What’s new in beating bowel cancer with Mr Romi Navaratnam

Consultant News

April is bowel cancer awareness month and as the forth most common cancer and the second biggest cancer killer in the UK, 1 in 15 men and 1 in 18 women will be diagnosed with the disease in their lifetime.

Mr Romi Navaratnam leading Gastrointestinal Consultant at The GI Unit discusses what’s new in beating bowel cancer, from when you should seek medical advice to the importance of bowel cancer screening and the advanced surgical treatment options now available.

Bowel cancer can affect anyone of any age but it is more commonly seen in people over the age of 60. Every year almost 42,000 people are diagnosed with the disease. However, there are more than 2,500 new cases of bowel cancer diagnosed in people under the age of 50.

Bowel cancer remains a very common cancer with a poor prognosis if identified at an established stage. Identification of early disease improves long-term prognosis. This is particularly relevant in patients where there is a strong family history of colonic problems, or where they are experiencing symptoms.

When to visit your GP or GI (Bowel) Specialist

  • If you notice an alteration in bowel habits. This could include either constipation, diarrhoea or a combination of both.
  • Mucus discharge from the bottom or the presence of rectal bleeding.
  • A persistence of the above symptoms should result in a referral to your GP or a GI (bowel) specialist.
  • Individuals with a first degree relative diagnosed with bowel cancer, or large colonic polyps, below the age of 60, should also seek advice.

Bowel Cancer Screening

Bowel cancer screening has a proven history in the USA and Europe, where the incidence of colorectal cancer is falling. In the USA, screening starts at 45. There appears to be a slight increase in diagnosis in the younger population, and this may be related to increased public awareness.

The aim of effective bowel cancer screening is to identify asymptomatic patients with pre cancerous polyps or very early cancers and successfully remove them, thus improving long term outcomes.

Mr Romi Navarathnam
Mr Romi Navaratnam, leading Gastrointestinal Consultant at The GI Unit


Diagnostic options:


Stool analysis

FIT faecal immunochemical testing (FIT), is more accurate than any of its predecessors. However its sensitivity has limitations. False negatives can be obtained in the presence of rectal bleeding, anaemia (low blood count) or ironically with an advanced bowel cancer. If the test results are positive, colonoscopy is mandatory.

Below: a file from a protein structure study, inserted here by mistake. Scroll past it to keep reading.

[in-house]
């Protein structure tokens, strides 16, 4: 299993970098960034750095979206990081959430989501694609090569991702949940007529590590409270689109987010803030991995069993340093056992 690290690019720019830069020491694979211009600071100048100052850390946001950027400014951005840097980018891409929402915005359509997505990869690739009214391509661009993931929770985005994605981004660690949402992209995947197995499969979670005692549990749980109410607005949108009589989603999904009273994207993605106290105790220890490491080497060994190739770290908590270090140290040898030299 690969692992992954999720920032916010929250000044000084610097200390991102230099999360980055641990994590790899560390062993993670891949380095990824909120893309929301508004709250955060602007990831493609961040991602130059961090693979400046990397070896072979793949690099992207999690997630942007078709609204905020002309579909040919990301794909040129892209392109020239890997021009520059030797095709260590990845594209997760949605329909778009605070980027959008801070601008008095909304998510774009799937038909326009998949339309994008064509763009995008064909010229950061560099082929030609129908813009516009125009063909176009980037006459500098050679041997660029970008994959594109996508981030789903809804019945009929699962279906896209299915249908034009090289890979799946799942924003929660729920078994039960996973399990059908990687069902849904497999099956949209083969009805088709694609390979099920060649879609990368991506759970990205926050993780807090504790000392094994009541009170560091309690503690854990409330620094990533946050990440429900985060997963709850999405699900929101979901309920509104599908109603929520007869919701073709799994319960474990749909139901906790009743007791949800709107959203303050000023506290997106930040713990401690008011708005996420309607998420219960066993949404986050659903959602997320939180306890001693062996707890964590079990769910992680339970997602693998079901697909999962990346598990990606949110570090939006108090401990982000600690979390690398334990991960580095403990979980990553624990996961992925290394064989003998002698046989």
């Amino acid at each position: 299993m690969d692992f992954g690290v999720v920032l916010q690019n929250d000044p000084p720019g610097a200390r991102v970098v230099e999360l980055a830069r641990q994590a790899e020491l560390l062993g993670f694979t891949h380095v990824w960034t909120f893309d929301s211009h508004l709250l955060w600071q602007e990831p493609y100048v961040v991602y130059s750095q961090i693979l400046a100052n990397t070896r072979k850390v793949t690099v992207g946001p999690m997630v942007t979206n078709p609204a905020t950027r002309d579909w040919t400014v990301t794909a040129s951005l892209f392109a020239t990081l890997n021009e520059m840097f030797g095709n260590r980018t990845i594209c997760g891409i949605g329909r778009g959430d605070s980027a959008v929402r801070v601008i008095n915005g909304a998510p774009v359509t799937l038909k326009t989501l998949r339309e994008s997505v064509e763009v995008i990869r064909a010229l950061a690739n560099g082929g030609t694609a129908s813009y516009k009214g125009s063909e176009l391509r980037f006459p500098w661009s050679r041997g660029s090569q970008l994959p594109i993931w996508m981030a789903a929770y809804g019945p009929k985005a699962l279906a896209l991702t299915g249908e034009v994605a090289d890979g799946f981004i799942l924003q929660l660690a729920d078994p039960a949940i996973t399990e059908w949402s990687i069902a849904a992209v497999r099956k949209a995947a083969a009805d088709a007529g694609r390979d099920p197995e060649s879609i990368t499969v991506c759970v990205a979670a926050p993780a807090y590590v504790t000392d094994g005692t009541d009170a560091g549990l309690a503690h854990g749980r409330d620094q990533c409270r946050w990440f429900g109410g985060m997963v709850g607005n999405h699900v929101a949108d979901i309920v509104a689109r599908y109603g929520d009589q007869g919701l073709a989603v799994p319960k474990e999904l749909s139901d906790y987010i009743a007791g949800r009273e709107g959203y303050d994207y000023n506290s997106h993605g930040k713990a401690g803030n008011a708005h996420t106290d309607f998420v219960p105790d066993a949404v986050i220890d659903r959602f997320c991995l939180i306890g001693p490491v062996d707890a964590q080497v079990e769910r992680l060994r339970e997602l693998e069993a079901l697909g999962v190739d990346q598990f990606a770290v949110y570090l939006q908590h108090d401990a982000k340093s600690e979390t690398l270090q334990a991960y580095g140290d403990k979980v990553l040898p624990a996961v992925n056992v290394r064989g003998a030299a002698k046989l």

Colonoscopy remains the most accurate tool for diagnosing polyps or early pre cancerous lesions. The establishment of an immediate diagnosis is a strong means of reassurance. The risk of a complication is very low (1:1100) and is even less in experienced hands. Therapeutic procedures such as banding of haemorrhoids and polyp removal can be undertaken simultaneously.

Flexible sigmoidoscopy

Flexible sigmoidoscopy is a less accurate examination than colonoscopy. At best only 50% of the colon is examined, but may have a role in the younger patient under 35. A proportion of individuals require additional colonoscopy at a later date.

Virtual colonoscopy (VC)

Virtual colonoscopy involves similar pre operative laxative preparation to conventional colonoscopy and the introduction of a tube into the anus. No sedation is provided. It is particularly useful in the establishment of coincidental pathology outside of the colon, especially in frail patients.

It is less accurate than colonoscopy, for early or subtle flat lesions. Any lesion identified on VC, e.g. polyps requires colonoscopy thereafter, for their removal.

What is the most accurate diagnostic method?

The most accurate diagnostic tool remains colonoscopy, which is a very well tolerated procedure in experienced hands. Virtual colonoscopy is reserved primarily for elderly patients.

Treatment options

 If any pathology is identified, which cannot be immediately dealt with at colonoscopy, this may require advanced endoscopic techniques such as endoscopic mucosal resection (EMR) or laparoscopic (keyhole) surgery.

There have been remarkable advances in surgical techniques which have resulted in an enhanced recovery. The use of advanced endoscopic techniques and laparoscopic keyhole surgery results in a rapid return to normal activity, with minimal lifestyle disruption.

Make an appointment

At The GI Unit we have a team of eleven specialists including Mr Romi Navaratnam that are able to offer same day appointments for bowel cancer consultations and bowel cancer screening. For enquires and appointments please email gi.unit@hje.org.uk or call  020 7078 3802.

Flexible appointment times are available.

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